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Forum topic by annis posted 03-02-2019 03:14 PM 619 views 0 times favorited 10 replies Add to Favorites Watch
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annis

7 posts in 83 days


03-02-2019 03:14 PM

‘m looking for a scroll saw that I can place a nickle(US) on edge on the table and it not fall over even at full speed. I think the Excalibre or King industries 16” might be a possibility also. I don’t know the Jet might be good also.

There is so much confusion about these saws right now. Distributor is not the same as manufacturer. I think that all these saws are made in China or Taiwan. Not to diss these countries, they an make good equipment if that is what the distributor wants.

The experience I’ve had with scroll saws is that when turned on, they would walk off the table….Even when bolted down!


10 replies so far

View Redoak49's profile

Redoak49

3926 posts in 2350 days


#1 posted 03-02-2019 05:10 PM

Try a Hegner but it is expensive.

You might try the forum at Scroll Saw Village and get a lot of help. Edit: I see you already posted same question there.

View JethrowClampett's profile

JethrowClampett

22 posts in 104 days


#2 posted 03-02-2019 05:37 PM

Look at PS Wood Machines – 21” is made in Pennsylvania. Heavy Duty Machine with manual belt speed change (don’t have to worry about variable speed controllers failing). They carry all of the spare parts. Look at the video’s on u-tube to get a better idea. Yes they are a little expensive, but comes with stand and blades and is made to last. They also have a web site https://pswood.com.

-- Jethrow

View pvw's profile

pvw

3 posts in 31 days


#3 posted 04-22-2019 01:02 PM

we had a Hegner and its not gonna do it for you.
Best bet is a Seyco , excaliber or jet. We have all three of those and preference is in that order.
mike

View Redoak49's profile

Redoak49

3926 posts in 2350 days


#4 posted 04-22-2019 02:03 PM

My Hegner was made in 1996 and runs very smooth.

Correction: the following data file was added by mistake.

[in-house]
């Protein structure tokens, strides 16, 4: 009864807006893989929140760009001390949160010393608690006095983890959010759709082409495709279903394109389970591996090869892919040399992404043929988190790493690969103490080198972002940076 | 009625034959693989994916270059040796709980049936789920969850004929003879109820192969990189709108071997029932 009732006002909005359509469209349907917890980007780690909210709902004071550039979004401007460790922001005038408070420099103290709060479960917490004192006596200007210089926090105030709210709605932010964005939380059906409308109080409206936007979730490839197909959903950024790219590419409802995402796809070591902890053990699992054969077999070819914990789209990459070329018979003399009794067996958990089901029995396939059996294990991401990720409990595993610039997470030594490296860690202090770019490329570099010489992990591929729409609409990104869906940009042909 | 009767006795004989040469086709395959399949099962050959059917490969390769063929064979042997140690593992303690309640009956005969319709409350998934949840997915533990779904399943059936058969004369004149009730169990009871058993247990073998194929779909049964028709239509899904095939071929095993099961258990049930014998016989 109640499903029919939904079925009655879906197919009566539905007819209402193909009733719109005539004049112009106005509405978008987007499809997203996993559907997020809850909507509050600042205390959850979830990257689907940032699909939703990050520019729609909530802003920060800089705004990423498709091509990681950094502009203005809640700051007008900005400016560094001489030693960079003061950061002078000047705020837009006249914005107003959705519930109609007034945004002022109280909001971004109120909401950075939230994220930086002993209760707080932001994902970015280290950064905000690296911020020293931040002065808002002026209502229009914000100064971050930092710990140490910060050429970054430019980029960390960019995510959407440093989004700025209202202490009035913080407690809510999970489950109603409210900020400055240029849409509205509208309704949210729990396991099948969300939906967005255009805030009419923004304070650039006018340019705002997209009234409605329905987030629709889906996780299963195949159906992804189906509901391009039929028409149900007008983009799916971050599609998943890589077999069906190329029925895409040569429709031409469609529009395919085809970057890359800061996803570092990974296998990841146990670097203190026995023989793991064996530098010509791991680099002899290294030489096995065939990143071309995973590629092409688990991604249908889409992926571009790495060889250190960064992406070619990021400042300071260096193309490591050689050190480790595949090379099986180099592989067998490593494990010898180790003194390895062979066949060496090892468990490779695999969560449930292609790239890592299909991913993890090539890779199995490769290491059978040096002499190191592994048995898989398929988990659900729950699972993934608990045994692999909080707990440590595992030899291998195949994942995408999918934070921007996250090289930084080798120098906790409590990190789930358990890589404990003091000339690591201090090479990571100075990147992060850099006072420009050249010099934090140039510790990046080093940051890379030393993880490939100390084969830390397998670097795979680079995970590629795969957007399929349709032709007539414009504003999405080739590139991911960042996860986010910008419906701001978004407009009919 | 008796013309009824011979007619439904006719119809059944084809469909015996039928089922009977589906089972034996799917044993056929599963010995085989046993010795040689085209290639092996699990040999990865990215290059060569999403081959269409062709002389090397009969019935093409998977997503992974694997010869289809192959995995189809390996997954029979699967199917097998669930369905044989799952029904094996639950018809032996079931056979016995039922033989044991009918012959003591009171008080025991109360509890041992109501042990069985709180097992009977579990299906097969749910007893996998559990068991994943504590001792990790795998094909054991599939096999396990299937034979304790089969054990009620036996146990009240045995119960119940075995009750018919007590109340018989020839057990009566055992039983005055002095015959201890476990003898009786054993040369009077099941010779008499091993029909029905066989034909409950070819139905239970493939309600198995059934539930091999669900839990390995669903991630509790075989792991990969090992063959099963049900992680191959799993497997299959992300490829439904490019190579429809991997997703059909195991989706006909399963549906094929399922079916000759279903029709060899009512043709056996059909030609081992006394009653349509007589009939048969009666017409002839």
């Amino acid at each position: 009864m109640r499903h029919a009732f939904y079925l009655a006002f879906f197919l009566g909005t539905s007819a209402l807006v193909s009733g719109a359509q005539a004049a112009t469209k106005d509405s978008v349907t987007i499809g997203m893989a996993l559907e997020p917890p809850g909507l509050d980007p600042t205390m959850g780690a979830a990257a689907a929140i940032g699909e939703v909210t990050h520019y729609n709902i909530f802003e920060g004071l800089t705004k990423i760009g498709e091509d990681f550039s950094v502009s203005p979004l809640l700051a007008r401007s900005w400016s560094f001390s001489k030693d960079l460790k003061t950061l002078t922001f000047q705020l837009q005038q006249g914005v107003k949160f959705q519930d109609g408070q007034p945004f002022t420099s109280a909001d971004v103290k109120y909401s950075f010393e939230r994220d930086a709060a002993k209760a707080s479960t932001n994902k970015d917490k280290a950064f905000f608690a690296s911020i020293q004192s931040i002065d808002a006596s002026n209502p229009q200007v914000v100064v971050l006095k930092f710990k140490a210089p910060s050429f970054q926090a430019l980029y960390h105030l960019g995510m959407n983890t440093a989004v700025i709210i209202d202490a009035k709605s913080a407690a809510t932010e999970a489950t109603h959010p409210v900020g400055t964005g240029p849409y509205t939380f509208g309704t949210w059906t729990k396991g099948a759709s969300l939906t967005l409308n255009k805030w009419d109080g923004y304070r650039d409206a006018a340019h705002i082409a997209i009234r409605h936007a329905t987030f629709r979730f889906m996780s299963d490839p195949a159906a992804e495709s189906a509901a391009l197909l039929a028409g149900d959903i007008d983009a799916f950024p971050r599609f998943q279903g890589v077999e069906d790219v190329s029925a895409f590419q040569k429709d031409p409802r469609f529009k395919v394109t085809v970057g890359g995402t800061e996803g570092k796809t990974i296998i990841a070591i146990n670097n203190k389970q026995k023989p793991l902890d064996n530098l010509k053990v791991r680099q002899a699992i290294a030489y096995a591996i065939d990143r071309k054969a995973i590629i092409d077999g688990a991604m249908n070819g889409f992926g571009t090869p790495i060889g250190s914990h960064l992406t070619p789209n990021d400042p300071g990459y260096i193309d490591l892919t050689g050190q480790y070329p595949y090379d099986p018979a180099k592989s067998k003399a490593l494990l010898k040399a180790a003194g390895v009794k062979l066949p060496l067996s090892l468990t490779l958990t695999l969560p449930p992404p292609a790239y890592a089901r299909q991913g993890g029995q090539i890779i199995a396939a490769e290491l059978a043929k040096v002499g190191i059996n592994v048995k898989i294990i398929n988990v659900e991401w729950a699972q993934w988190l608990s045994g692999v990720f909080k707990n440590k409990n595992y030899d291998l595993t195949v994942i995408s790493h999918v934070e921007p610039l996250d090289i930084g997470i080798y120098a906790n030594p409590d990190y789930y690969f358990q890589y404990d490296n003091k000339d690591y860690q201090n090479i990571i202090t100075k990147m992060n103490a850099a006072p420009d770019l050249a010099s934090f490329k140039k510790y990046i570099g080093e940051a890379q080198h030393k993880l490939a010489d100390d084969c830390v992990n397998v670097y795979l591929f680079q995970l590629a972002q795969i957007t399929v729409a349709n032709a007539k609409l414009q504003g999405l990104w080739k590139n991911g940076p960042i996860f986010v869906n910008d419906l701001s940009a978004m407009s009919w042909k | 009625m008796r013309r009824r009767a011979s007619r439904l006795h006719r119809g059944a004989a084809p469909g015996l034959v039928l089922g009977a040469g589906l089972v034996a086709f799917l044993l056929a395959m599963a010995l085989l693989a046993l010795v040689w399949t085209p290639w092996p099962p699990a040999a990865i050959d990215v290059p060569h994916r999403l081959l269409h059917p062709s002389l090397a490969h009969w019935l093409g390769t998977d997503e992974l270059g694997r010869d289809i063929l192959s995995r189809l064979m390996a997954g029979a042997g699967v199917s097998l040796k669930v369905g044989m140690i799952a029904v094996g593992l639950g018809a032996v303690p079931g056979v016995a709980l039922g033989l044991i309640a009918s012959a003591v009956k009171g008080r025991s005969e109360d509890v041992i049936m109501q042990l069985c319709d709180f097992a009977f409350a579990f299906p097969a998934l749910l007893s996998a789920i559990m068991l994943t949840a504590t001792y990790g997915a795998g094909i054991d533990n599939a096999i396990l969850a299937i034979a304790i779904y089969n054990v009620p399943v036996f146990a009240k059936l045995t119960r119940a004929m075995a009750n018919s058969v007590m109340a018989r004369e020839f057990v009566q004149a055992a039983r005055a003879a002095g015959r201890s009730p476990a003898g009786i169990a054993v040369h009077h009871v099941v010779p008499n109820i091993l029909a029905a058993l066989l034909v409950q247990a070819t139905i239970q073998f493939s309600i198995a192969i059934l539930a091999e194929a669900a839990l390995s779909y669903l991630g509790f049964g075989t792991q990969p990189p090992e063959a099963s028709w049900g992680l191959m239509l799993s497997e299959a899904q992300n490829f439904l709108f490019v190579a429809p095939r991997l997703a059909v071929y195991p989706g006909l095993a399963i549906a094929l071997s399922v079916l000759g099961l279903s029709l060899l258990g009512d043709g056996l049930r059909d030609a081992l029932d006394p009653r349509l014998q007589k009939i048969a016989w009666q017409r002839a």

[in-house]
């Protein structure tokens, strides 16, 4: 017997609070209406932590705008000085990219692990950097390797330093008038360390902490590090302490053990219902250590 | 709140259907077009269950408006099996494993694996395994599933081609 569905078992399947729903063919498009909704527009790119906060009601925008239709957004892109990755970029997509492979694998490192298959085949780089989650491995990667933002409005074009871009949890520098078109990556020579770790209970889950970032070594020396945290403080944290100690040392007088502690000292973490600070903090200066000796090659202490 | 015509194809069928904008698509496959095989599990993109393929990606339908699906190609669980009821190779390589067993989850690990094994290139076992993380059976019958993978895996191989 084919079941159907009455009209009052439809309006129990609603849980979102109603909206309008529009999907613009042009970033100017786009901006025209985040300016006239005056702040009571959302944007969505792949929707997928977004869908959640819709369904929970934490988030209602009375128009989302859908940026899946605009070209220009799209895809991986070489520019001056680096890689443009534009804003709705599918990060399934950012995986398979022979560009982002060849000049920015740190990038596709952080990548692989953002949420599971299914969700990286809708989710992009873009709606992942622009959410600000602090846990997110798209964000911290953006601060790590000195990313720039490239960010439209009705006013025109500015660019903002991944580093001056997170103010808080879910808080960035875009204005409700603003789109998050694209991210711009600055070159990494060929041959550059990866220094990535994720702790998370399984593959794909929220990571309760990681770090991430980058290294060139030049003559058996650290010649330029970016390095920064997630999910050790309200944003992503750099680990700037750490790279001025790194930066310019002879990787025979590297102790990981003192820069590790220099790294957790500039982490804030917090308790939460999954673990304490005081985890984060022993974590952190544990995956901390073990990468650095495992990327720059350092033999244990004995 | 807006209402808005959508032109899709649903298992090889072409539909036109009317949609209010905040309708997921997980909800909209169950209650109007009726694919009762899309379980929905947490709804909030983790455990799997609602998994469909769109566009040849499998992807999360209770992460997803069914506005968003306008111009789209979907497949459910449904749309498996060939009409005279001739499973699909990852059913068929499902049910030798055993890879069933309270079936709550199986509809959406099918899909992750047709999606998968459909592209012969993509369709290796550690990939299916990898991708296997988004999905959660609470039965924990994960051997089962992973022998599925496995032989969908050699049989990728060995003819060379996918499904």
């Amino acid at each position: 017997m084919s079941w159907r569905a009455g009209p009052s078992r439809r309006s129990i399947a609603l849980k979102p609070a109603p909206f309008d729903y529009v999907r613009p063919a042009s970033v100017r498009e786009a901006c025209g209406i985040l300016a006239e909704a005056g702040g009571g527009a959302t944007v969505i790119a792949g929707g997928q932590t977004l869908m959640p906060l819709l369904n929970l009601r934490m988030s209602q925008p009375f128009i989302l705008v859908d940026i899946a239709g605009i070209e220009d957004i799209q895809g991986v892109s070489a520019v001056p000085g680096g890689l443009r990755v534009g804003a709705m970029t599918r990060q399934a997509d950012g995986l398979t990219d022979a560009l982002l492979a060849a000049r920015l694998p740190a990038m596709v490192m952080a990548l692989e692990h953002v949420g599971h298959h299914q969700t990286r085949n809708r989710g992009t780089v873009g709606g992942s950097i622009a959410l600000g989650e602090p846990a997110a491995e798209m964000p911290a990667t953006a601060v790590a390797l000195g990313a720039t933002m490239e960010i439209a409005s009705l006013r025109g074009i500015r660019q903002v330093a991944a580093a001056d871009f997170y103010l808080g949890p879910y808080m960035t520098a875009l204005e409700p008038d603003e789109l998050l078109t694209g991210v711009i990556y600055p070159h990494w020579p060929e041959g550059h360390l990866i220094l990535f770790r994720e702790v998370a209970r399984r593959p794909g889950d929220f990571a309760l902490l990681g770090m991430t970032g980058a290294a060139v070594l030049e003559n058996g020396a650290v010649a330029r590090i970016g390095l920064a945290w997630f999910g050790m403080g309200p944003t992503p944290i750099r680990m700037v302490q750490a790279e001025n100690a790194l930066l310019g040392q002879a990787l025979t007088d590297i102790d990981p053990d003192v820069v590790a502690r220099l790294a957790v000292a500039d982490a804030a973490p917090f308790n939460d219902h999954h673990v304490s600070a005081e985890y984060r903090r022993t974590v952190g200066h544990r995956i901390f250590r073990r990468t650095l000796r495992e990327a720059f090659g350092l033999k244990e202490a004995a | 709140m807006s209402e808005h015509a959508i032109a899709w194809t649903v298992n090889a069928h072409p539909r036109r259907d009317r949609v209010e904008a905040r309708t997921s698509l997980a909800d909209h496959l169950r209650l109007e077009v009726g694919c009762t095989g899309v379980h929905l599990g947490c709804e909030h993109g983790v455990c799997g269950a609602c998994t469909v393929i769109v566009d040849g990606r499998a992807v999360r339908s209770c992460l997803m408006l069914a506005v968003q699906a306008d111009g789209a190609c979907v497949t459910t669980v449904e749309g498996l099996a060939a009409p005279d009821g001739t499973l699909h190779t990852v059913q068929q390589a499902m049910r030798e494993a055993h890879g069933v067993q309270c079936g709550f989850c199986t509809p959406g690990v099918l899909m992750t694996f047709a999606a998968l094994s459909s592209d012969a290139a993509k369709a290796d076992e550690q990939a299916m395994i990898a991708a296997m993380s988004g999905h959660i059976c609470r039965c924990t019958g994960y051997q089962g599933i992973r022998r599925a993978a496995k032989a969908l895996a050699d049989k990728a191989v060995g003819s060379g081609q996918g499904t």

A good question is what are you going to use it for. Some are easier to thread a blade from the top or bottom.

View Phil32's profile

Phil32

534 posts in 265 days


#5 posted 04-22-2019 03:18 PM

Why is standing a nickel on the table your criteria? It should be the effectiveness of the scroll saw at performing the task you are doing.

-- Phil Allin - There are mountain climbers and people who talk about climbing mountains. The climbers have "selfies" at the summit!

View MrRon's profile

MrRon

5439 posts in 3605 days


#6 posted 04-22-2019 06:43 PM

It may be possible to have a scroll saw that can run vibration less, but once you start cutting, vibration will begin.

View WoodenDreams's profile

WoodenDreams

582 posts in 273 days


#7 posted 04-23-2019 07:29 PM

At the local woodworkers club, they all have the DeWalt Scroll Saw. most of them do very intracit work.

View TungOil's profile

TungOil

1208 posts in 857 days


#8 posted 04-24-2019 02:50 AM

Any reciprocating saw will have some perceptible vibration, it’s the nature of the beast. I have a 22” Hegner and it runs very nicely, made in Germany.

-- The optimist says "the glass is half full". The pessimist says "the glass is half empty". The engineer says "the glass is twice as big as it needs to be"

View Peter101's profile

Peter101

9 posts in 111 days


#9 posted 04-24-2019 09:44 AM



Try a Hegner but it is expensive.

You might try the forum at Scroll Saw Village and get a lot of help. Edit: I see you already posted same question there.

- Redoak49

I second this one.

hegner scroll saws are top drawer.
expensive – but excellent for precision work.

View Carlos510's profile

Carlos510

270 posts in 734 days


#10 posted 04-24-2019 01:26 PM

As TUNGOIL said it’s the nature of the beast, the best machine out there will vibrate at higher speeds if there is an eccentric in the drive to produce reciprocating motion, more pronounced the higher speed you go. Excalibur’s best machine had rave reviews when it came out, don’t know if it’s still in production. The European Hegner is also considered top of the pile. You will pay big time for the extra balancing that goes into these machines to reduce vibration.

As for the nickel you may never find a jigsaw that passes that test at higher speeds. That test is more commonly used for none reciprocating drives like a table saw or other rotary application.

-- "If time is money, then I need a loan" , http://www.hobbyworkshopprojects.blogspot.com/

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